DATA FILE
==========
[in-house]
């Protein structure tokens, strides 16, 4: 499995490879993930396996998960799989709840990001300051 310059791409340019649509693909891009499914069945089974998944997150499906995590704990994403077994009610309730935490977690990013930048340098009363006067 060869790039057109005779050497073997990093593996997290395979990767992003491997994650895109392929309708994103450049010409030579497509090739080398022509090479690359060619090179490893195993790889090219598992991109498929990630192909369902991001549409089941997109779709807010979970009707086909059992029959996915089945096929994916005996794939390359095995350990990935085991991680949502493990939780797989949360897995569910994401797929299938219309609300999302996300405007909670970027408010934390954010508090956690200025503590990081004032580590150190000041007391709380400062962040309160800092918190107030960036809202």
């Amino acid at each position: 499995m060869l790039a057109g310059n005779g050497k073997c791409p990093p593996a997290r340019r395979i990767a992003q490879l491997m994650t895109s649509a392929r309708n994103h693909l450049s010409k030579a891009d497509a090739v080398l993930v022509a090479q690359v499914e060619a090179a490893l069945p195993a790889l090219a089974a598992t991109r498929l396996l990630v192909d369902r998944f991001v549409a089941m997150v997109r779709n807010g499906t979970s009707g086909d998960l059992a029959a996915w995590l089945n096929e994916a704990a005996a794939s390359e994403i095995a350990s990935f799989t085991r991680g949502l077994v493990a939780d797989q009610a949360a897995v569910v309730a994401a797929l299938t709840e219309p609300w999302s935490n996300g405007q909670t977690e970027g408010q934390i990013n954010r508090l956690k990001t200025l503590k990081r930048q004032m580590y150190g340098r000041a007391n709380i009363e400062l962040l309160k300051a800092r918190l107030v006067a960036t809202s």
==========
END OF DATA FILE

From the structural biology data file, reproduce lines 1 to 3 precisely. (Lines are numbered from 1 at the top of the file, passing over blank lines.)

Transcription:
[in-house]
């Protein structure tokens, strides 16, 4: 499995490879993930396996998960799989709840990001300051 310059791409340019649509693909891009499914069945089974998944997150499906995590704990994403077994009610309730935490977690990013930048340098009363006067 060869790039057109005779050497073997990093593996997290395979990767992003491997994650895109392929309708994103450049010409030579497509090739080398022509090479690359060619090179490893195993790889090219598992991109498929990630192909369902991001549409089941997109779709807010979970009707086909059992029959996915089945096929994916005996794939390359095995350990990935085991991680949502493990939780797989949360897995569910994401797929299938219309609300999302996300405007909670970027408010934390954010508090956690200025503590990081004032580590150190000041007391709380400062962040309160800092918190107030960036809202």
């Amino acid at each position: 499995m060869l790039a057109g310059n005779g050497k073997c791409p990093p593996a997290r340019r395979i990767a992003q490879l491997m994650t895109s649509a392929r309708n994103h693909l450049s010409k030579a891009d497509a090739v080398l993930v022509a090479q690359v499914e060619a090179a490893l069945p195993a790889l090219a089974a598992t991109r498929l396996l990630v192909d369902r998944f991001v549409a089941m997150v997109r779709n807010g499906t979970s009707g086909d998960l059992a029959a996915w995590l089945n096929e994916a704990a005996a794939s390359e994403i095995a350990s990935f799989t085991r991680g949502l077994v493990a939780d797989q009610a949360a897995v569910v309730a994401a797929l299938t709840e219309p609300w999302s935490n996300g405007q909670t977690e970027g408010q934390i990013n954010r508090l956690k990001t200025l503590k990081r930048q004032m580590y150190g340098r000041a007391n709380i009363e400062l962040l309160k300051a800092r918190l107030v006067a960036t809202s």